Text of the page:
Tag Archives: suicide

Research Point – A young Brooklyn family going for a Sunday outing by Diane Arbus

A young Brooklyn family going for a Sunday outing, N.Y.C. 1966 photographed by Diane Arbus.  This image brings back memories of my childhood, as my Uncle and Aunt looked similar to this when I was just a toddler.  My Uncle had that Teddy-boy look of the 60’s and my Aunt had her hair in this style which must have been very common at that time on both sides of the Atlantic (I believe that it was known as the Beehive).  The image clearly suggests an awkwardness in the attitude of the husband and wife, neither appear relaxed or very cheerful.  The wife appears distant and unhappy whilst the husband is trying to make more of an effort; but there appears to be a mix of friendliness and sadness in his eyes whilst his mouth suggests a faint smile.  Perhaps they have argued, perhaps the husband likes the photographer Diane Arbus and his wife is aware of it.  Perhaps his young wife feels trapped, her life over before it really began torn by her youth and her duty and love as a mother of two young children, one of which is disabled and likely to be quit a handful on top of that of the baby.  The baby appears fairly quite and happy whilst the boy may be sensing his parents mood as he gives the appearance of acting and looking confused and restless.  I note that the mother has clearly spent time on her appearance with her cloths, hair, make-up and eye-brows.  Is this for the benefit of the camera, herself or for the trip out?

This picture is the subject of an essay by Liz Jobey and was published in Singular Images, Essays on Remarkable Photographs.  Edited by Sophie Howarth and published by Tate Publishing.  (This book is currently out-of-print and I obtained a copy second-hand through Amazon.

According to Jobey’s essay this photo was taken on a Sunday in 1966 and the parents were taking their children out for the day.  Arbus had got to know this young N.Y. Brooklyn family and had visited then at their apartment and took some photos there as well as this one.  their names were Richard and Marylin Daurin, Richard was an immigrant from Italy working as a car mechanic he met his wife in high school and Marylin was still only 16 when they were married.  They had three children, the two in the picture is Richard Jnr. and Dawn.  Marylin was 23 when this photo was taken and she told Arbus that she was often mistaken for Elizabeth Taylor (which I suspect she encouraged by her choice of hair and make-up).  This image was first published in a special family issue of the British ‘Sunday Times’ titled ‘The American families’ with photos of the Daurin’s in the Bronx juxtaposed against the life-style of a wealthy Westchester couple.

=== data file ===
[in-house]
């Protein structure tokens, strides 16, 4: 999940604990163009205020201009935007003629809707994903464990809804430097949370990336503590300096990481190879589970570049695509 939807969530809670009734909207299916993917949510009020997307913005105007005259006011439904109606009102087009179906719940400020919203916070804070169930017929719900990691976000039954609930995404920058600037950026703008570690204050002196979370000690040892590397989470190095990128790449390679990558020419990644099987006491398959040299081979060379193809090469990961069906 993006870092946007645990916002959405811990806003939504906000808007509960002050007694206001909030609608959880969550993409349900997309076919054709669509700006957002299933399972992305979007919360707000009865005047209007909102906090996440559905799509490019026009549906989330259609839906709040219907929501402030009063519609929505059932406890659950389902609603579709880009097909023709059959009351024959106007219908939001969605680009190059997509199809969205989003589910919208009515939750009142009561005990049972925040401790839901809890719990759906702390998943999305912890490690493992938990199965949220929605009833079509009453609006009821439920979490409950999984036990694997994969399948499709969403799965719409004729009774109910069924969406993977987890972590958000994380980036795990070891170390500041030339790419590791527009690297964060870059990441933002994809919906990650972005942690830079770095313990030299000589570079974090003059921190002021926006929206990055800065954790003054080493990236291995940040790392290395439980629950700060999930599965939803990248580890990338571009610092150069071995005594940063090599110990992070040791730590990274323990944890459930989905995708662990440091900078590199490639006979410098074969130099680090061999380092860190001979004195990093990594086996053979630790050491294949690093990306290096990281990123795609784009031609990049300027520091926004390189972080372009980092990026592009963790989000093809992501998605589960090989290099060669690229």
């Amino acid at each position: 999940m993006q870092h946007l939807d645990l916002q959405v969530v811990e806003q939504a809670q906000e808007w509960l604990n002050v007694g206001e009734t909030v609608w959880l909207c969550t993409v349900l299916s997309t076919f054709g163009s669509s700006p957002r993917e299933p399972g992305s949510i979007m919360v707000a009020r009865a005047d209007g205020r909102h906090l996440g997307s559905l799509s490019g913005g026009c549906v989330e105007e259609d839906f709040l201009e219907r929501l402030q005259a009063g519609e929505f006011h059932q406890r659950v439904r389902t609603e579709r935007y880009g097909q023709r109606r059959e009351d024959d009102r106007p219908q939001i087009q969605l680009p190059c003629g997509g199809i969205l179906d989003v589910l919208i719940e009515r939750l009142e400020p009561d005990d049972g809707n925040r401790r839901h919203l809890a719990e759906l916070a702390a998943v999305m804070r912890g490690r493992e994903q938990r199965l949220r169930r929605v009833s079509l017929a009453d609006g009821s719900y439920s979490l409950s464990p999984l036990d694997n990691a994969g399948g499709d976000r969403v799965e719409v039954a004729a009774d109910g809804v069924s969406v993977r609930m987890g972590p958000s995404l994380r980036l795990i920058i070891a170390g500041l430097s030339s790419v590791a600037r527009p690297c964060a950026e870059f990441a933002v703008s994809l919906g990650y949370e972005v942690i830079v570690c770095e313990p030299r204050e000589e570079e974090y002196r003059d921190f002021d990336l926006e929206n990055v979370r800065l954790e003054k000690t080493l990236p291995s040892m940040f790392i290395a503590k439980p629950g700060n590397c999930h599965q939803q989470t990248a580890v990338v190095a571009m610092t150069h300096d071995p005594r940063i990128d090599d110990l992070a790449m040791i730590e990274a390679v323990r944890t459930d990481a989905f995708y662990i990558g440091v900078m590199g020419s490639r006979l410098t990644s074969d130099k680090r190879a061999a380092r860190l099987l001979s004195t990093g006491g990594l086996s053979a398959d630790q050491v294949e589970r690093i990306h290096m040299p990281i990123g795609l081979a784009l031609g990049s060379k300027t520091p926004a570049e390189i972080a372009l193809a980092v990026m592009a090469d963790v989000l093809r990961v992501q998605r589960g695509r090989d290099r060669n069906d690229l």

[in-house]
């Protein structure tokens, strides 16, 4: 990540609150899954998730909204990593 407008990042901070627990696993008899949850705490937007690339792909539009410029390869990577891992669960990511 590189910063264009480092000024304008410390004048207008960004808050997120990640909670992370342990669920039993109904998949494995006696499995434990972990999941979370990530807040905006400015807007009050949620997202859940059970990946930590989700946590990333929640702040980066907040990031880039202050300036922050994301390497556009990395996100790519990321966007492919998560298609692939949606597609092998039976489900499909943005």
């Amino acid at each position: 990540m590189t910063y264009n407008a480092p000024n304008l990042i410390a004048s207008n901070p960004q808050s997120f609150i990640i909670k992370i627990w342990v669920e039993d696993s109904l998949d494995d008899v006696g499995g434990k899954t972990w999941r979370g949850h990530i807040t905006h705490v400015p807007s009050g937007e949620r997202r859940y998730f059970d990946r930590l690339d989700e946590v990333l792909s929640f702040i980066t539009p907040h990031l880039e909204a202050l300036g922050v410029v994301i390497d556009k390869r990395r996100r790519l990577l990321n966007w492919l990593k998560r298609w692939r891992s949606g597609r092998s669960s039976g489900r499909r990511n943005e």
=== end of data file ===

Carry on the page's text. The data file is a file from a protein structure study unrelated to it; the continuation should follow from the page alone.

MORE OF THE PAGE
When Arbus sent this photo to Peter Crookston the magazine’s deputy editor for the Sunday Times supplement she of Richard and Marylin, “They were undeniably close in a painful sort of way.”  However, Crookston re-wrote this for the caption as, “Richard Jnr. is mentally retarded and the family is close in a painful sort of way.”  Arbus later wrote a letter to Crookston complaining about his miss-quotation.

Arbus, by her own admission had a way with charming people in to posing for her and she became famous for seeking out people of the fringes of society and taking their portraits.  These people whom many would derogatory call freaks would be mentally ill down and outs, dwarfs, transsexuals, etc.  Sadly Arbus committed suicide in 1971.

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Exercise – Project 1 – Autobiographical self-portaiture

 

I have been looking at the images by artist such as Francesca Woodman, Elina Brotherus, Sally Mann, Elinor Carucci, Richard Billingham, Tierney Gearon and Gillian Waering.

Francesca Woodman


Photo by Francesca Woodman. This lined image is available to view on line: http://bibliotecaiie.files.wordpress.com/2011/01/francescawoodman.jpg

Francesca Woodman’s images I find both a little erotic and disturbing.  Woodman clearly a lot of pent up sexual-tension with an artistic voice wanting to be heard.  If I was to say that there was an element of narcissism in Woodman’s photos I think I would be wrong.  I think that she was probably insecure about herself and her looks, yes she was very self-indulgent which may sadly have lead her to her death.  I believe there are indications of her moods of depression in her images.  We all sometime feel that we could just disappear and I think that Woodman acts out some of these wished imaginings in her photos.  I personally, think that Woodman’s images don’t need accompanying text for the images to be appreciated.  However, they communicate best as set.